A Guide to Cultured Pearls
Pearls have been around for thousands of years. It is believed that human beings discovered them while searching the seashore for food. Throughout history, pearls have been one of the most highly prized gems. In fact, pearls were the earliest known gems to be coveted, long before diamonds and gold. Unlike gemstones and other precious metals that are mined from the earth, living organisms far below the surface of the sea grow pearls. These are born complete from oysters and they do not need to be cut or polished; they are beautiful as is.
How are pearls formed?
A natural pearl begins its life as a parasite or another foreign object. These foreign objects are often called irritants and they attach to the oyster’s inner body in a way that they are unable to be expelled. In response to these irritants, the oyster secretes a substance called nacre (composed of calcium carbonate). The nacre is a smooth, hard crystalline substance that after being repeatedly secreted onto the irritant, it becomes the lustrous gem we call a pearl.
What is a cultured pearl and are they real?
Cultured pearls are very much real pearls. They are created in almost the same way. The only difference is that they were made with a little human factor. Instead of leaving it to chance, an irritant is implanted in the oyster. Early on, pearl cultivation depended entirely on wild oysters. However, through selective breeding and a process known as nucleation, it is now possible to “create” a very valuable cultured pearl.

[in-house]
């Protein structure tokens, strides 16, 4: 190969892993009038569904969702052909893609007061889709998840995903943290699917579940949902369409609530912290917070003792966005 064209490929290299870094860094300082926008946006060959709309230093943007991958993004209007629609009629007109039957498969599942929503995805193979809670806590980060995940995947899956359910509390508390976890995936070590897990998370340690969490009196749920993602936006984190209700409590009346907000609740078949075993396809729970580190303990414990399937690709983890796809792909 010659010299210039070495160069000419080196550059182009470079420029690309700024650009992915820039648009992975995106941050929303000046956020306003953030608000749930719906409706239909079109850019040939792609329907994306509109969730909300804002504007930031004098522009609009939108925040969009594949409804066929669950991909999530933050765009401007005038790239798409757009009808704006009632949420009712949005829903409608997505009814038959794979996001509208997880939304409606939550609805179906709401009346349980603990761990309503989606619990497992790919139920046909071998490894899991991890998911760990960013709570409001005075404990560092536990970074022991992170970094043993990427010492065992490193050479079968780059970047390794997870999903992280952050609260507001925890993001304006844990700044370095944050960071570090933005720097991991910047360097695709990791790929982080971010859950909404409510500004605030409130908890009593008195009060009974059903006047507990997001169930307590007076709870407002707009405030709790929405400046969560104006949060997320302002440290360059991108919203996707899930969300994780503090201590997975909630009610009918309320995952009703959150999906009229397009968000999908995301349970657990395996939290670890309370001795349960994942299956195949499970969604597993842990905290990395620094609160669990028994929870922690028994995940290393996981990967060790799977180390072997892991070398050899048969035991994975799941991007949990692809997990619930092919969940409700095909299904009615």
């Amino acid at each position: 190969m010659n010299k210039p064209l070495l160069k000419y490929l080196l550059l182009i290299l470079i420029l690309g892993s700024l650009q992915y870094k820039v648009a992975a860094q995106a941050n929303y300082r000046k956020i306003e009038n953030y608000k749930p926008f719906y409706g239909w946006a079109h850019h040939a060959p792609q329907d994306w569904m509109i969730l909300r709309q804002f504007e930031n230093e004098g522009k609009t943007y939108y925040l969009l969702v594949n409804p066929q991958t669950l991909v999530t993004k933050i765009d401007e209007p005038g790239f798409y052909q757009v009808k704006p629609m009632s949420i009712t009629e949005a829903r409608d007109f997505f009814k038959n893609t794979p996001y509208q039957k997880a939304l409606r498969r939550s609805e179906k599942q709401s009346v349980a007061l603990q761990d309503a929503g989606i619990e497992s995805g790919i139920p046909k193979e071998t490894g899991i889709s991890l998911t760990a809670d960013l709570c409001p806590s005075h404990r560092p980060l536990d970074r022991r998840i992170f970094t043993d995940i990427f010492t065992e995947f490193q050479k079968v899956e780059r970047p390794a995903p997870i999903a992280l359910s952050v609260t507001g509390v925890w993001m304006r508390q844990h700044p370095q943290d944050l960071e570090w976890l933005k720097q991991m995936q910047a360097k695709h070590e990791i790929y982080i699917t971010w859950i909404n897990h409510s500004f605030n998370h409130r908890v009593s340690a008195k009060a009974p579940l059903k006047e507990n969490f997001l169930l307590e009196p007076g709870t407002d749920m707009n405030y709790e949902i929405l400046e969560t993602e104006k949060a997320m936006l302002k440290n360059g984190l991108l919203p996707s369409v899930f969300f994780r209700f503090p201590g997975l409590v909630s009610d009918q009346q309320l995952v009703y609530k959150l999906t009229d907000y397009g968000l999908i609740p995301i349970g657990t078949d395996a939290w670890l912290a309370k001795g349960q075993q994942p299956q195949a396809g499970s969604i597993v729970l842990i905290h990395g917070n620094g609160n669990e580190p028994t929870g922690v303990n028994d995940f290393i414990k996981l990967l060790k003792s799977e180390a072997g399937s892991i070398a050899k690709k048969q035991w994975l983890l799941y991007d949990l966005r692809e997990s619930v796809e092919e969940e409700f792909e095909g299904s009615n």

What factors determine a pearl’s value?
Luster, size, shape, color, nacre thickness, and surface quality determine the pearl’s value. Luster is the most important characteristic followed by size. The other factors are equal. Important! Size and value are relative to each particular mollusk species. A 10mm (millimeter) Akoya is rare and very expensive, while a 10mm South Sea is considered small. Generally the rounder the pearl, the more expensive it is since a perfect round shape is hard to achieve.
Luster: the reflection that makes a pearl beautiful.
Size: expressed in millimeters.
Surface: clean to heavily blemished.
Shape: classified as either symmetrical or baroque.
- For saltwater, symmetrical: Round, Semi Round or Off Round, Oval, Drop or Pear or Teardrop, and Button.
- For saltwater, baroque: Semi Baroque and Circled.
- For freshwater, symmetrical: Round, Semi Round or Off Round or Near Round, Oval, Drop or Pear or Teardrop, Button, Coin, and Bar or Rectangle.
- For freshwater, baroque: Barrel, Chunky, Petal, Rice, Pillow, and Comet.
The term baroque, for freshwater, generally describes all non-symmetrical shapes or those unusual shapes without specific descriptions.
How can I tell if a pearl is natural or cultured?
Assume it is cultured unless you find it yourself or it comes with a lab report with certification.
5 Tips for Caring for Cultured Pearls
- Avoid contact with perfume and hairspray
- Put pearls on last, after applying makeup
- Wipe your pearls with a soft clean cloth
- Do not store pearls with other jewelry
- Have your pearls restrung when they seem loose to the touch and the silk cord discolors
Basically: Follow LOFO (Last On – First Off). Put your pearls on LAST and remove them FIRST before washing your face and pulling your clothing over your head. Written by Malak Jewelers Information provided by the Cultured Pearl Association of America, Inc.